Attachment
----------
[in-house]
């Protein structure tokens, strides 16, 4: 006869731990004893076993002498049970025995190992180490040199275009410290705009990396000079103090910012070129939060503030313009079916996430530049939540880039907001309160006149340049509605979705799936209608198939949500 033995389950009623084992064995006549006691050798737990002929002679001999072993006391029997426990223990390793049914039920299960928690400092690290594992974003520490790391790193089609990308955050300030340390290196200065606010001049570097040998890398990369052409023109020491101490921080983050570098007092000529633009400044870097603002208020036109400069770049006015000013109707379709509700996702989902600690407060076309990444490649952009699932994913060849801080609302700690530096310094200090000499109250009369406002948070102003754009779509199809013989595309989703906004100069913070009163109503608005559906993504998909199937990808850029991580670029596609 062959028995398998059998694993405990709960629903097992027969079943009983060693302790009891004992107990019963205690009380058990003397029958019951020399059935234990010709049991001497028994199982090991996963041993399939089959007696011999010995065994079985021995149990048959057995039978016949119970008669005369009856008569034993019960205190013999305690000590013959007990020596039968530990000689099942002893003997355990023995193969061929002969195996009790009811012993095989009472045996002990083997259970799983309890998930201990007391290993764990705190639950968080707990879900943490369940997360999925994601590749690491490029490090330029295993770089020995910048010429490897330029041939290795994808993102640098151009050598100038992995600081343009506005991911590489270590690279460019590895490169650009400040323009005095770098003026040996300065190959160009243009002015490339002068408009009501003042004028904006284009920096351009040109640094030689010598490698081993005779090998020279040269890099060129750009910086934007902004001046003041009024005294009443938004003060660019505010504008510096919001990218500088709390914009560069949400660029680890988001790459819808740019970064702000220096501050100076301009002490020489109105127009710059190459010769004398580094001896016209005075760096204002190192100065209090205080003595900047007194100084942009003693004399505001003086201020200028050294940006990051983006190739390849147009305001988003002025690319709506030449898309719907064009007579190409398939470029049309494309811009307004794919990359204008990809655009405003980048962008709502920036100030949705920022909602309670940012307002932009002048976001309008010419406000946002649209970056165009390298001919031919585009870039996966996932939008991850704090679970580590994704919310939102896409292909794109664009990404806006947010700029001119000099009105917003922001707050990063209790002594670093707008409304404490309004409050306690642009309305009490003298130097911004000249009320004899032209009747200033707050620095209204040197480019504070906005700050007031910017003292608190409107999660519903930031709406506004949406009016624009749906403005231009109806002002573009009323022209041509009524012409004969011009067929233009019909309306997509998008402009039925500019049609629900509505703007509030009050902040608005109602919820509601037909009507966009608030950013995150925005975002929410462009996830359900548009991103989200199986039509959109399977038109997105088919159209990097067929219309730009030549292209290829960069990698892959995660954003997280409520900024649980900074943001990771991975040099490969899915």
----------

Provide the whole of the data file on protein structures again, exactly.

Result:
[in-house]
């Protein structure tokens, strides 16, 4: 006869731990004893076993002498049970025995190992180490040199275009410290705009990396000079103090910012070129939060503030313009079916996430530049939540880039907001309160006149340049509605979705799936209608198939949500 033995389950009623084992064995006549006691050798737990002929002679001999072993006391029997426990223990390793049914039920299960928690400092690290594992974003520490790391790193089609990308955050300030340390290196200065606010001049570097040998890398990369052409023109020491101490921080983050570098007092000529633009400044870097603002208020036109400069770049006015000013109707379709509700996702989902600690407060076309990444490649952009699932994913060849801080609302700690530096310094200090000499109250009369406002948070102003754009779509199809013989595309989703906004100069913070009163109503608005559906993504998909199937990808850029991580670029596609 062959028995398998059998694993405990709960629903097992027969079943009983060693302790009891004992107990019963205690009380058990003397029958019951020399059935234990010709049991001497028994199982090991996963041993399939089959007696011999010995065994079985021995149990048959057995039978016949119970008669005369009856008569034993019960205190013999305690000590013959007990020596039968530990000689099942002893003997355990023995193969061929002969195996009790009811012993095989009472045996002990083997259970799983309890998930201990007391290993764990705190639950968080707990879900943490369940997360999925994601590749690491490029490090330029295993770089020995910048010429490897330029041939290795994808993102640098151009050598100038992995600081343009506005991911590489270590690279460019590895490169650009400040323009005095770098003026040996300065190959160009243009002015490339002068408009009501003042004028904006284009920096351009040109640094030689010598490698081993005779090998020279040269890099060129750009910086934007902004001046003041009024005294009443938004003060660019505010504008510096919001990218500088709390914009560069949400660029680890988001790459819808740019970064702000220096501050100076301009002490020489109105127009710059190459010769004398580094001896016209005075760096204002190192100065209090205080003595900047007194100084942009003693004399505001003086201020200028050294940006990051983006190739390849147009305001988003002025690319709506030449898309719907064009007579190409398939470029049309494309811009307004794919990359204008990809655009405003980048962008709502920036100030949705920022909602309670940012307002932009002048976001309008010419406000946002649209970056165009390298001919031919585009870039996966996932939008991850704090679970580590994704919310939102896409292909794109664009990404806006947010700029001119000099009105917003922001707050990063209790002594670093707008409304404490309004409050306690642009309305009490003298130097911004000249009320004899032209009747200033707050620095209204040197480019504070906005700050007031910017003292608190409107999660519903930031709406506004949406009016624009749906403005231009109806002002573009009323022209041509009524012409004969011009067929233009019909309306997509998008402009039925500019049609629900509505703007509030009050902040608005109602919820509601037909009507966009608030950013995150925005975002929410462009996830359900548009991103989200199986039509959109399977038109997105088919159209990097067929219309730009030549292209290829960069990698892959995660954003997280409520900024649980900074943001990771991975040099490969899915």